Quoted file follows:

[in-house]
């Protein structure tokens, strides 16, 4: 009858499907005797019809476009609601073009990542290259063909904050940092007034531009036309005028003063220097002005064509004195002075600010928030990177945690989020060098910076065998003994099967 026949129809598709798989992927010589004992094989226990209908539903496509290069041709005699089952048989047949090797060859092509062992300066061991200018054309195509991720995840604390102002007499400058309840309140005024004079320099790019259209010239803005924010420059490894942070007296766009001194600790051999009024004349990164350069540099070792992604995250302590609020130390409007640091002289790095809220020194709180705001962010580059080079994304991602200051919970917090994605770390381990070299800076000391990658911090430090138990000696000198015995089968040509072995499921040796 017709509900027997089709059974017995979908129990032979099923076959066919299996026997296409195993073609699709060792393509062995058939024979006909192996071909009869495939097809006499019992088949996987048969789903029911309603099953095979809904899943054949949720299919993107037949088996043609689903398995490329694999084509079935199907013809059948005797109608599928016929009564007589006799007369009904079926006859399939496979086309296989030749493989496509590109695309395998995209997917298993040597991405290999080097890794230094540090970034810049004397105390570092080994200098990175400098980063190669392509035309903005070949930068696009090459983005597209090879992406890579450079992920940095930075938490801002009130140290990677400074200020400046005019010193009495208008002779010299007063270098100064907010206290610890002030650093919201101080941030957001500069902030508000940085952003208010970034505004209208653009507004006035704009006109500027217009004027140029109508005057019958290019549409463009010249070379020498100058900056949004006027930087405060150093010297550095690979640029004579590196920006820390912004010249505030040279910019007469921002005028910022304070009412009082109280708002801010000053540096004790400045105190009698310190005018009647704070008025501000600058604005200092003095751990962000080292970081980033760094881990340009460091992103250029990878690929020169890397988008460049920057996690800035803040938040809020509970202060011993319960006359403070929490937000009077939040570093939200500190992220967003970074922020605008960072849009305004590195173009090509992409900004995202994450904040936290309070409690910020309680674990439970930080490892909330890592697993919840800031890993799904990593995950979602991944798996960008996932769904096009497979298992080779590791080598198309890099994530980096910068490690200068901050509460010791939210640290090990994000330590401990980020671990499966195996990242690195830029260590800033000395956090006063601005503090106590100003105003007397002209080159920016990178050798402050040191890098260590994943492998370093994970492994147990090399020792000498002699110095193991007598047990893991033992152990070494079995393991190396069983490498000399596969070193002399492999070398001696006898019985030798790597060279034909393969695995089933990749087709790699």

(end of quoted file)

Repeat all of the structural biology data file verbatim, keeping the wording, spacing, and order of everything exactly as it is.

[in-house]
């Protein structure tokens, strides 16, 4: 009858499907005797019809476009609601073009990542290259063909904050940092007034531009036309005028003063220097002005064509004195002075600010928030990177945690989020060098910076065998003994099967 026949129809598709798989992927010589004992094989226990209908539903496509290069041709005699089952048989047949090797060859092509062992300066061991200018054309195509991720995840604390102002007499400058309840309140005024004079320099790019259209010239803005924010420059490894942070007296766009001194600790051999009024004349990164350069540099070792992604995250302590609020130390409007640091002289790095809220020194709180705001962010580059080079994304991602200051919970917090994605770390381990070299800076000391990658911090430090138990000696000198015995089968040509072995499921040796 017709509900027997089709059974017995979908129990032979099923076959066919299996026997296409195993073609699709060792393509062995058939024979006909192996071909009869495939097809006499019992088949996987048969789903029911309603099953095979809904899943054949949720299919993107037949088996043609689903398995490329694999084509079935199907013809059948005797109608599928016929009564007589006799007369009904079926006859399939496979086309296989030749493989496509590109695309395998995209997917298993040597991405290999080097890794230094540090970034810049004397105390570092080994200098990175400098980063190669392509035309903005070949930068696009090459983005597209090879992406890579450079992920940095930075938490801002009130140290990677400074200020400046005019010193009495208008002779010299007063270098100064907010206290610890002030650093919201101080941030957001500069902030508000940085952003208010970034505004209208653009507004006035704009006109500027217009004027140029109508005057019958290019549409463009010249070379020498100058900056949004006027930087405060150093010297550095690979640029004579590196920006820390912004010249505030040279910019007469921002005028910022304070009412009082109280708002801010000053540096004790400045105190009698310190005018009647704070008025501000600058604005200092003095751990962000080292970081980033760094881990340009460091992103250029990878690929020169890397988008460049920057996690800035803040938040809020509970202060011993319960006359403070929490937000009077939040570093939200500190992220967003970074922020605008960072849009305004590195173009090509992409900004995202994450904040936290309070409690910020309680674990439970930080490892909330890592697993919840800031890993799904990593995950979602991944798996960008996932769904096009497979298992080779590791080598198309890099994530980096910068490690200068901050509460010791939210640290090990994000330590401990980020671990499966195996990242690195830029260590800033000395956090006063601005503090106590100003105003007397002209080159920016990178050798402050040191890098260590994943492998370093994970492994147990090399020792000498002699110095193991007598047990893991033992152990070494079995393991190396069983490498000399596969070193002399492999070398001696006898019985030798790597060279034909393969695995089933990749087709790699």